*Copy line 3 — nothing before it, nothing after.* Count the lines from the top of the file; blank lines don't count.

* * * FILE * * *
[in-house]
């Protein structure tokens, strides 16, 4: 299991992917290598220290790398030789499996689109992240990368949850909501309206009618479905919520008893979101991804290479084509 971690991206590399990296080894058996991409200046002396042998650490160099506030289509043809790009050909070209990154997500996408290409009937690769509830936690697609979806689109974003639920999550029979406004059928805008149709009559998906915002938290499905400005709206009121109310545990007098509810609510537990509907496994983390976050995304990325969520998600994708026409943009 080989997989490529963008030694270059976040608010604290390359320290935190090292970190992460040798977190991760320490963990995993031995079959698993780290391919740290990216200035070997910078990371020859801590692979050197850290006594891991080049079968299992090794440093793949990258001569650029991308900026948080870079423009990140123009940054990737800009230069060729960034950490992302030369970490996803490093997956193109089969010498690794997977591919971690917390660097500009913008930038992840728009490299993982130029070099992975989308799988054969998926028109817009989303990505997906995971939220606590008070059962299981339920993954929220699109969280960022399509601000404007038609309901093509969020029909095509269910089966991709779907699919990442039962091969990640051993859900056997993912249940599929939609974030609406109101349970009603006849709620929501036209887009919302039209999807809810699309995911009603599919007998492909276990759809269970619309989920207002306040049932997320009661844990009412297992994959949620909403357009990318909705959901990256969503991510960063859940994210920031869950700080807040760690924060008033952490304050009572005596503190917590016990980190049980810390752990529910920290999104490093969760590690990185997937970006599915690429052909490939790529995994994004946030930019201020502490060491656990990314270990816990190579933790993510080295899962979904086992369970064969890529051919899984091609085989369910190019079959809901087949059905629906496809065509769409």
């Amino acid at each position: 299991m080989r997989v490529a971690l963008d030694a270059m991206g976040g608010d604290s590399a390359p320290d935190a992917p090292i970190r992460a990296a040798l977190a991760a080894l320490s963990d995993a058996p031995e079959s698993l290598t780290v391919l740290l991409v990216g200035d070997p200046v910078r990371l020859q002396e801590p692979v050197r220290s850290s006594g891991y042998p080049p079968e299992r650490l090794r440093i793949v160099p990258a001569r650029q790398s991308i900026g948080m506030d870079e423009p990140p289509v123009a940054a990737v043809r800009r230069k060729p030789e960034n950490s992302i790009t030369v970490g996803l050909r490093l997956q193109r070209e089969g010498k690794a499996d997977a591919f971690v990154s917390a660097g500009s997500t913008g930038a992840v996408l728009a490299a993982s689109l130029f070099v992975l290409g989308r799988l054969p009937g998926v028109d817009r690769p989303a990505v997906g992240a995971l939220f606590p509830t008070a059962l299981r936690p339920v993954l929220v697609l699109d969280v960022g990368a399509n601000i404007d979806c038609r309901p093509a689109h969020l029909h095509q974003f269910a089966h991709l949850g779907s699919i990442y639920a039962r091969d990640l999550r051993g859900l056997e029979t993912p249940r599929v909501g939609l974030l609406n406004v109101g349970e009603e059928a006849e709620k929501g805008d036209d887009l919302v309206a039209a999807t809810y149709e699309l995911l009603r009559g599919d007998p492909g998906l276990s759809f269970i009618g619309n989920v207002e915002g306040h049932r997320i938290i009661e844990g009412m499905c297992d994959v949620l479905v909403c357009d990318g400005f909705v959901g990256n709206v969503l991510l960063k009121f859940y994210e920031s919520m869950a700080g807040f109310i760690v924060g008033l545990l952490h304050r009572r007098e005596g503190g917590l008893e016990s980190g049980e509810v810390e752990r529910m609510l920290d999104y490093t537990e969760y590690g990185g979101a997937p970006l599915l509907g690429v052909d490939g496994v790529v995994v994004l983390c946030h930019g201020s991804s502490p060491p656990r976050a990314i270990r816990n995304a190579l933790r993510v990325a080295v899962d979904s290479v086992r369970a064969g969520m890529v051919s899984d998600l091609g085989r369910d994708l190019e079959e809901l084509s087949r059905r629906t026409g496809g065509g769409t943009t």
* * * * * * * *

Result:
């Amino acid at each position: 299991m080989r997989v490529a971690l963008d030694a270059m991206g976040g608010d604290s590399a390359p320290d935190a992917p090292i970190r992460a990296a040798l977190a991760a080894l320490s963990d995993a058996p031995e079959s698993l290598t780290v391919l740290l991409v990216g200035d070997p200046v910078r990371l020859q002396e801590p692979v050197r220290s850290s006594g891991y042998p080049p079968e299992r650490l090794r440093i793949v160099p990258a001569r650029q790398s991308i900026g948080m506030d870079e423009p990140p289509v123009a940054a990737v043809r800009r230069k060729p030789e960034n950490s992302i790009t030369v970490g996803l050909r490093l997956q193109r070209e089969g010498k690794a499996d997977a591919f971690v990154s917390a660097g500009s997500t913008g930038a992840v996408l728009a490299a993982s689109l130029f070099v992975l290409g989308r799988l054969p009937g998926v028109d817009r690769p989303a990505v997906g992240a995971l939220f606590p509830t008070a059962l299981r936690p339920v993954l929220v697609l699109d969280v960022g990368a399509n601000i404007d979806c038609r309901p093509a689109h969020l029909h095509q974003f269910a089966h991709l949850g779907s699919i990442y639920a039962r091969d990640l999550r051993g859900l056997e029979t993912p249940r599929v909501g939609l974030l609406n406004v109101g349970e009603e059928a006849e709620k929501g805008d036209d887009l919302v309206a039209a999807t809810y149709e699309l995911l009603r009559g599919d007998p492909g998906l276990s759809f269970i009618g619309n989920v207002e915002g306040h049932r997320i938290i009661e844990g009412m499905c297992d994959v949620l479905v909403c357009d990318g400005f909705v959901g990256n709206v969503l991510l960063k009121f859940y994210e920031s919520m869950a700080g807040f109310i760690v924060g008033l545990l952490h304050r009572r007098e005596g503190g917590l008893e016990s980190g049980e509810v810390e752990r529910m609510l920290d999104y490093t537990e969760y590690g990185g979101a997937p970006l599915l509907g690429v052909d490939g496994v790529v995994v994004l983390c946030h930019g201020s991804s502490p060491p656990r976050a990314i270990r816990n995304a190579l933790r993510v990325a080295v899962d979904s290479v086992r369970a064969g969520m890529v051919s899984d998600l091609g085989r369910d994708l190019e079959e809901l084509s087949r059905r629906t026409g496809g065509g769409t943009t």